Interview: “Fear of divergence of UK REACH from EU REACH

The global raw material shortages along with the UK REACH are currently the biggest challenges for British paints and coatings manufacturers, says Tom Bowtell, CEO of the British Paints and Coatings Federation (BCF).

The Brexit will have a great impact on the European paints and coatings industry in the upcoming years. Image source: Delphotostock –

What can you comment on the British paints and coatings market post-pandemic and post-Brexit?

Tom Bowtell: BCF members proved resilient during the pandemic, with most staying open and continuing production. Some sectors fared better than others, though. Decorative paint and woodcare sales soared as people took up DIY during lockdown. However, industrial paint sales dropped as parts of manufacturing, like automotive, shut down. Brexit has added its own challenges, new red tape, and increased costs for members to navigate.

What would you say are the main challenges in the paints and coatings industry currently?

Bowtell: The biggest issue affecting members at the moment is the global raw material shortages, which are starting to impact on production and leading to increased costs. Separately, as a result of Brexit, is the UK duplicating EU REACH regulations. The way this is currently legislated for – requiring full data dossiers as part of the registration process – means huge additional costs and red tape for businesses.

Downstream users of chemicals will be impacted particularly hard, as they have not had to deal with REACH registrations before. And there is a genuine risk that the process will prove so costly and cumbersome that many substances in the EU REACH database will not be registered in the UK as it will simply be uneconomic to do so, putting UK manufacturers at a disadvantage to their EU counterparts. Looking ahead, the number one concern from members about impact on competitiveness – alongside added costs due to customs etc – is fear of divergence of UK REACH from EU REACH, leading to duplication of regulatory processes.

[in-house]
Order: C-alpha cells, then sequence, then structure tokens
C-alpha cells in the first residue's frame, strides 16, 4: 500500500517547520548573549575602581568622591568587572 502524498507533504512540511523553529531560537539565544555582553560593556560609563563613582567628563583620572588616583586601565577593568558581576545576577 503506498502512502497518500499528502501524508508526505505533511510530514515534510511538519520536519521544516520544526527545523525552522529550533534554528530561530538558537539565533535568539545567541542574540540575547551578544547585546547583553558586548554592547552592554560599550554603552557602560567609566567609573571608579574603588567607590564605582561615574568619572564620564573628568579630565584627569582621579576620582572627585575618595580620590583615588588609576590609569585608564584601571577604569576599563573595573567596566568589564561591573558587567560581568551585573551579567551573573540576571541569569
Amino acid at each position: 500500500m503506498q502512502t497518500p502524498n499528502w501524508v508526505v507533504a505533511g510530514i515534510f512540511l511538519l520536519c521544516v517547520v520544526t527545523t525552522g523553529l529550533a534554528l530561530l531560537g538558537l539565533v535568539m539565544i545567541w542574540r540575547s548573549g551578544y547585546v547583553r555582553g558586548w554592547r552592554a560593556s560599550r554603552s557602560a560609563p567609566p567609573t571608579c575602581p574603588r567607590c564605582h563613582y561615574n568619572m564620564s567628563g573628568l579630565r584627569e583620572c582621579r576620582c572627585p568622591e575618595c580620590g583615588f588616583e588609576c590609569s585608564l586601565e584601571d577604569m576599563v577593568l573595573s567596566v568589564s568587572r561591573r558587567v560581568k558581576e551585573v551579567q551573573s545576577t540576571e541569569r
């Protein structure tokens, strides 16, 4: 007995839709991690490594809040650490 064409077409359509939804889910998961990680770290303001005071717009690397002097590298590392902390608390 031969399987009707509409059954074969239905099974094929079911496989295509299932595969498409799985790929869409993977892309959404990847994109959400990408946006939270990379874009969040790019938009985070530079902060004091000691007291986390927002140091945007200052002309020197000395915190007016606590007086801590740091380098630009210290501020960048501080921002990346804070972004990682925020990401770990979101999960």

´How have members dealt with the import/export costs as a result of Brexit? Are these causing an issue along the supply chain or have companies found ways to minimise the impact?

Bowtell: A survey we carried out in June showed that our members were being hit by new Rules of Origin, customs procedures, new UK regulations, and having to deal with EU rules as a third country. They have slowly got used to the new administration processes, although it is still causing difficulties. A third of members estimated increased operating costs of between 5-10% due to Brexit, with another one-in-ten estimating more than 10%.

These increased costs work both ways and in some cases are exacerbating the raw material shortage problem: where EU suppliers are struggling to access raw materials themselves, some may be choosing to prioritise their EU customers because shipping to the UK is now more expensive.

Is there anything else you’d like to add?

Bowtell: BCF is continuing to work to support its members during these difficult times. In particular, we are lobbying hard, alongside others, for a change to the UK REACH legislation. We hope there will still be time for this to be changed before it damages UK manufacturing. It is also important to add that the BCF board of directors endorsed the CEPE General Assembly proposal to keep the UK to the CEPE territory, proving that industry works beyond political borders.

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